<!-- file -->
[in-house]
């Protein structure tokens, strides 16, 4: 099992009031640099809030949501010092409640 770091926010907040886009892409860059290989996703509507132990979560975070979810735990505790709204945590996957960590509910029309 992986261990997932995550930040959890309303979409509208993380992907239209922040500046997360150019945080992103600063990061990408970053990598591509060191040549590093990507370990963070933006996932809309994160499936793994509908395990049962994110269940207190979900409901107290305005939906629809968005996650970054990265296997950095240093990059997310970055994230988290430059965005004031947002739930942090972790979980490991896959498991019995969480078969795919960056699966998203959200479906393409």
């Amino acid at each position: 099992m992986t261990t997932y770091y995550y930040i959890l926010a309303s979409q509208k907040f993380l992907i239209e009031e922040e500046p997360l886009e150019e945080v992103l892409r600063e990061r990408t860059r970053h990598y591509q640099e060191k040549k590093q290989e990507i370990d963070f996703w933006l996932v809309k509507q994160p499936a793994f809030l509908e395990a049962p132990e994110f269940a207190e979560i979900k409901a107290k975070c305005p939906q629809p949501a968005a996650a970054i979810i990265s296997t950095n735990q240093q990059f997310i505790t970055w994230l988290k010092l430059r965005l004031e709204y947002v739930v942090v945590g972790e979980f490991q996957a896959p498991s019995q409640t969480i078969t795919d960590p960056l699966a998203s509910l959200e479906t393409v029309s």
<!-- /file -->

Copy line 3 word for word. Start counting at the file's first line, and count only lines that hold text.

């Amino acid at each position: 099992m992986t261990t997932y770091y995550y930040i959890l926010a309303s979409q509208k907040f993380l992907i239209e009031e922040e500046p997360l886009e150019e945080v992103l892409r600063e990061r990408t860059r970053h990598y591509q640099e060191k040549k590093q290989e990507i370990d963070f996703w933006l996932v809309k509507q994160p499936a793994f809030l509908e395990a049962p132990e994110f269940a207190e979560i979900k409901a107290k975070c305005p939906q629809p949501a968005a996650a970054i979810i990265s296997t950095n735990q240093q990059f997310i505790t970055w994230l988290k010092l430059r965005l004031e709204y947002v739930v942090v945590g972790e979980f490991q996957a896959p498991s019995q409640t969480i078969t795919d960590p960056l699966a998203s509910l959200e479906t393409v029309s």